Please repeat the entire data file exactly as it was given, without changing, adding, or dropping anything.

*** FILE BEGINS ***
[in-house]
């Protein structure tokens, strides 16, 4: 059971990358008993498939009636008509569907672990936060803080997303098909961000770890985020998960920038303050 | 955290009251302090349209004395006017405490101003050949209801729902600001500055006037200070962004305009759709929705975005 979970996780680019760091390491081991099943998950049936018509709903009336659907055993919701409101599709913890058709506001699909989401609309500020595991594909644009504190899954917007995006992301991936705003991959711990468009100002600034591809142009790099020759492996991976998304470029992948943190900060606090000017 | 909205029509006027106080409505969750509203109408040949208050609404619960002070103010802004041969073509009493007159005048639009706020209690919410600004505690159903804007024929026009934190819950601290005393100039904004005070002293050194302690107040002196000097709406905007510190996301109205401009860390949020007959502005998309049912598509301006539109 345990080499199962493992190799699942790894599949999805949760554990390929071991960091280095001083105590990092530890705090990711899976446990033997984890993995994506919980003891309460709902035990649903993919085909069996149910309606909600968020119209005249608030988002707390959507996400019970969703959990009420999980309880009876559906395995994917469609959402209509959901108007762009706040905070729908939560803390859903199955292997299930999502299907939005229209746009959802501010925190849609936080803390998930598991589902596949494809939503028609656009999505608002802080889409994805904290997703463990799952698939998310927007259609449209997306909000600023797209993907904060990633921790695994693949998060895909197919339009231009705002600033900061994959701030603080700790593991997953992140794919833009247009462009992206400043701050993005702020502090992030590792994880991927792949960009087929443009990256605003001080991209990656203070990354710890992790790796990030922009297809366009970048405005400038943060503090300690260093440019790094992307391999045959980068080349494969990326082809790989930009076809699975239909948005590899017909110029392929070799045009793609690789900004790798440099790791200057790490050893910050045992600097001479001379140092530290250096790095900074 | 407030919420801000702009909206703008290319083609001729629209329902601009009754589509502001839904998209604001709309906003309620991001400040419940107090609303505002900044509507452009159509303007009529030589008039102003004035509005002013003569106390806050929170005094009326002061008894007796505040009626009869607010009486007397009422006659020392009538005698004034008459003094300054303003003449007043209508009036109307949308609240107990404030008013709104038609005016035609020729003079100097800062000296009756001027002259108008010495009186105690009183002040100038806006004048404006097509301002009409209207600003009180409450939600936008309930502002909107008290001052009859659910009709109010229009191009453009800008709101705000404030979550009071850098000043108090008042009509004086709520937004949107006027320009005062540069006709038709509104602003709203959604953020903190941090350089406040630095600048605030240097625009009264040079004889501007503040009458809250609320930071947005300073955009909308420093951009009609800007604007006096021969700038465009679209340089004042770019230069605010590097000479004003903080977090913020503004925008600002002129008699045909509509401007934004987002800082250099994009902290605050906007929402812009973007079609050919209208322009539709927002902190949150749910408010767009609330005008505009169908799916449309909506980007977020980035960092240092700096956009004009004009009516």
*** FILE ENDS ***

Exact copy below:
[in-house]
């Protein structure tokens, strides 16, 4: 059971990358008993498939009636008509569907672990936060803080997303098909961000770890985020998960920038303050 | 955290009251302090349209004395006017405490101003050949209801729902600001500055006037200070962004305009759709929705975005 979970996780680019760091390491081991099943998950049936018509709903009336659907055993919701409101599709913890058709506001699909989401609309500020595991594909644009504190899954917007995006992301991936705003991959711990468009100002600034591809142009790099020759492996991976998304470029992948943190900060606090000017 | 909205029509006027106080409505969750509203109408040949208050609404619960002070103010802004041969073509009493007159005048639009706020209690919410600004505690159903804007024929026009934190819950601290005393100039904004005070002293050194302690107040002196000097709406905007510190996301109205401009860390949020007959502005998309049912598509301006539109 345990080499199962493992190799699942790894599949999805949760554990390929071991960091280095001083105590990092530890705090990711899976446990033997984890993995994506919980003891309460709902035990649903993919085909069996149910309606909600968020119209005249608030988002707390959507996400019970969703959990009420999980309880009876559906395995994917469609959402209509959901108007762009706040905070729908939560803390859903199955292997299930999502299907939005229209746009959802501010925190849609936080803390998930598991589902596949494809939503028609656009999505608002802080889409994805904290997703463990799952698939998310927007259609449209997306909000600023797209993907904060990633921790695994693949998060895909197919339009231009705002600033900061994959701030603080700790593991997953992140794919833009247009462009992206400043701050993005702020502090992030590792994880991927792949960009087929443009990256605003001080991209990656203070990354710890992790790796990030922009297809366009970048405005400038943060503090300690260093440019790094992307391999045959980068080349494969990326082809790989930009076809699975239909948005590899017909110029392929070799045009793609690789900004790798440099790791200057790490050893910050045992600097001479001379140092530290250096790095900074 | 407030919420801000702009909206703008290319083609001729629209329902601009009754589509502001839904998209604001709309906003309620991001400040419940107090609303505002900044509507452009159509303007009529030589008039102003004035509005002013003569106390806050929170005094009326002061008894007796505040009626009869607010009486007397009422006659020392009538005698004034008459003094300054303003003449007043209508009036109307949308609240107990404030008013709104038609005016035609020729003079100097800062000296009756001027002259108008010495009186105690009183002040100038806006004048404006097509301002009409209207600003009180409450939600936008309930502002909107008290001052009859659910009709109010229009191009453009800008709101705000404030979550009071850098000043108090008042009509004086709520937004949107006027320009005062540069006709038709509104602003709203959604953020903190941090350089406040630095600048605030240097625009009264040079004889501007503040009458809250609320930071947005300073955009909308420093951009009609800007604007006096021969700038465009679209340089004042770019230069605010590097000479004003903080977090913020503004925008600002002129008699045909509509401007934004987002800082250099994009902290605050906007929402812009973007079609050919209208322009539709927002902190949150749910408010767009609330005008505009169908799916449309909506980007977020980035960092240092700096956009004009004009009516």